Tax experts Roger Harris and Jeff Trinca have an idea to drastically cut down tax refund fraud -- by making stolen taxpayer information worthless to thieves. The two talked to staffers on the Senate Finance Committee and the House Ways and Means Committee about the idea last week, and intend to speak with committee members when they return from the August recess next month.

The IRS is making progress in fighting identity theft tax refund fraud, according to Harris, president of Padgett Business Services, and Trinca, vice president of Van Scoyoc Associates. They cite the decline in taxpayers reporting ID theft from 698,700 in 2015 to 376,500 in 2016, a 46 percent drop. And indications are that the number will decline further in 2017.

Yet the lower number still reflects approximately a billion dollars a year in lost revenue. Fraudsters are relentless, and will likely adjust in future filing seasons.

“Rapid refunds and refundable credits are part of the problem,” said Harris. They increase the incentive for ID theft by putting all taxpayers at risk with a system that only benefits a portion of the taxpayer population. Thieves don’t care if a taxpayer is due a refund or owes money; they just want the taxpayer’s information.”

The solution, according to Harris, is a “Refund Lock.”

“There is a large pool of returns that, due to the taxpayer’s expected filing outcome, could be removed as a desirable target for fraud,” he said. “These are returns of taxpayers who have little or no interest in receiving a rapid refund.”

Policymakers at the IRS and Congress could leverage this collective group of tax filers who are disinterested in receiving a rapid refund by allowing them to “lock” themselves out of receiving a potential refund. The tool to do this would be the individual taxpayer accounts, still in the pilot stage, envisioned by the IRS Future State plan.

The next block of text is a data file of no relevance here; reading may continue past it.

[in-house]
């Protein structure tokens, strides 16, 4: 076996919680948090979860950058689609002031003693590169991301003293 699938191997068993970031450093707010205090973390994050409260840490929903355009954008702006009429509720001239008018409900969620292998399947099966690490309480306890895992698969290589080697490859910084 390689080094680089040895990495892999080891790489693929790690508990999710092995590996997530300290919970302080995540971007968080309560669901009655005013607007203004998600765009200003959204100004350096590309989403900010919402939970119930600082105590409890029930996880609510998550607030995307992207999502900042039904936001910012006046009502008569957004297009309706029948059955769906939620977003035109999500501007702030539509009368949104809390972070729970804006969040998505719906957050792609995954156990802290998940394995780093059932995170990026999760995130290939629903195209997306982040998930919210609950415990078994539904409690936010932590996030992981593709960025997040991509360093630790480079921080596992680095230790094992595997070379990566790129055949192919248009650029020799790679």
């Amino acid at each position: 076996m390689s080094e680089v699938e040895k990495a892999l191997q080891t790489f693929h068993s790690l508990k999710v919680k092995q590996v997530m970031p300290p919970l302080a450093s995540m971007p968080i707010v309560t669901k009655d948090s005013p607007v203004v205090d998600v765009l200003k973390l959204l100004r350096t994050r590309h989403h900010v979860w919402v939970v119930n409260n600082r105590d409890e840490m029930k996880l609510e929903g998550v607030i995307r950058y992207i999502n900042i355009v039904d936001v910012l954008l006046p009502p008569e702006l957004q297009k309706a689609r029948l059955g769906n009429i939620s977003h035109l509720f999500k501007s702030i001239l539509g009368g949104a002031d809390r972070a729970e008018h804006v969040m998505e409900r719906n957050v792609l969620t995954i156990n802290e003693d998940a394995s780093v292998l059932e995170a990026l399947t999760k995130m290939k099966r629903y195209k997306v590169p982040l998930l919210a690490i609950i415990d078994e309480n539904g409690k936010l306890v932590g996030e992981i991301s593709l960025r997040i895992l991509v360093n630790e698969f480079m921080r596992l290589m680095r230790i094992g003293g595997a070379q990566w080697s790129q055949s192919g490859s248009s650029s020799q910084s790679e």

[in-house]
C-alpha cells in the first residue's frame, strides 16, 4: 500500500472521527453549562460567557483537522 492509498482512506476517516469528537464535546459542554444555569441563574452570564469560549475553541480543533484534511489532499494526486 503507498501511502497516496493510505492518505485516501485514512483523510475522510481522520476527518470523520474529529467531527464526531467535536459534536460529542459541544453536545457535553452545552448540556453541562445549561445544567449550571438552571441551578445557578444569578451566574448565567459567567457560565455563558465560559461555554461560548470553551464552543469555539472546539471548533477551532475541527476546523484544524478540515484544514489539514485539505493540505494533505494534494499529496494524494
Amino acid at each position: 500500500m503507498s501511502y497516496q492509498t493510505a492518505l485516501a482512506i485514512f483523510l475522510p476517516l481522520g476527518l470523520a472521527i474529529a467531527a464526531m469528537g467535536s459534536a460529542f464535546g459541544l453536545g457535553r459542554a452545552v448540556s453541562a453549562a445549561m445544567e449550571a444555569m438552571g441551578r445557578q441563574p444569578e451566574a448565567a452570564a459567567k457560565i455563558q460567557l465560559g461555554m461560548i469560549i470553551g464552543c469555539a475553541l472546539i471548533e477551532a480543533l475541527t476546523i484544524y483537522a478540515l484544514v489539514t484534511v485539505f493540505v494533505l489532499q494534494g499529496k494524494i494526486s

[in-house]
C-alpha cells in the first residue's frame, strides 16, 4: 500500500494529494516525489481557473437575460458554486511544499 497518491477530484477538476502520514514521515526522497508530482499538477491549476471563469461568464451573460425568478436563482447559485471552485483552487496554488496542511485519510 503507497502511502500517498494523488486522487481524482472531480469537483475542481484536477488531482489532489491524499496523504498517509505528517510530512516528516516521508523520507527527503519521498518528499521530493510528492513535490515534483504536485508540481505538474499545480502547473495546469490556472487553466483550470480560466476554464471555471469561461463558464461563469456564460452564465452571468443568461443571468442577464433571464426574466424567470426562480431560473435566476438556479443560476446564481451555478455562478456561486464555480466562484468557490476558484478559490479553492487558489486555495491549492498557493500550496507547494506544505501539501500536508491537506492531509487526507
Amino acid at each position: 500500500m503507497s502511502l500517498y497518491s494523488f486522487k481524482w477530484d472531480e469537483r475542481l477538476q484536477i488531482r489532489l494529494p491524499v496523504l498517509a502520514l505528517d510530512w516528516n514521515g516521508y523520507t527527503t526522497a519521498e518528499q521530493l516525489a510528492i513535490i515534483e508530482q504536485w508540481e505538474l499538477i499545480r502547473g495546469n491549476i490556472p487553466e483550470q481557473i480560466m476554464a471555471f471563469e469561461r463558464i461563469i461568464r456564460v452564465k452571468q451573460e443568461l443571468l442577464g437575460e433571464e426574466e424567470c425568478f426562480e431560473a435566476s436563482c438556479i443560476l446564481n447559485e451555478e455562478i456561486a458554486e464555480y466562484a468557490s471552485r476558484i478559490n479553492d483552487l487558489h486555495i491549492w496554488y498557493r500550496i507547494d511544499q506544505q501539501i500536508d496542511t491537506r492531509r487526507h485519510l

“The individual accounts would include an application that would allow taxpayers to permanently apply any refund they might receive toward the following year’s estimated tax payment, until they expressly unlock the refund. This would render their information useless to fraudsters,” Harris said. “Directing the refund to estimated taxes avoids the government expense of paying interest on the refund.”

Harris suggested that the IRS initially begin Refund Lock as a pilot program, and market it to balance-due taxpayers. “As the program proves its viability, the IRS could then market it to all taxpayers,” he said. “Taxpayers needing a rapid refund who are willing to add the safeguard of requiring an additional step before receiving it, could activate the application. Once the IRS collects enough data on a Refund Lock application and makes necessary adjustments, Congress could at some future date consider requiring some form of the program be made mandatory for all or some portion of taxpayers filing a Form 1040.”

Tax return preparers would also receive some protections from the program, Harris indicated. “Tax return preparers have increasingly become the target of ID thieves interested in stealing their clients’ data,” he said. “To diminish the value in seeking out tax data in this manner, client data in the preparer’s software could include an upfront warning indicating that the taxpayer in question has opted for Refund Lock. This would place the tax preparer in a unique position to encourage participation, and assist clients with turning on the Refund Lock.”

Currently, thieves have more data than they can sell, according to Harris: “There’s information that was stolen three years ago that is still in their inventory and hasn’t been sold yet. Locking the account with Refund Lock would devalue the entire inventory of stolen IDs.”

In their visit to Capitol Hill, Harris and Trinca didn’t find anyone who didn’t like the idea. “For Congress to be interested, it needs to generate revenue,” Harris said. “It’s uncertain how this might be scored, but if it were scored as a revenue raiser it would help with tax reform.”

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Roger Russell

Roger Russell

Roger Russell is senior editor for tax with Accounting Today, and a tax attorney and a legal and accounting journalist.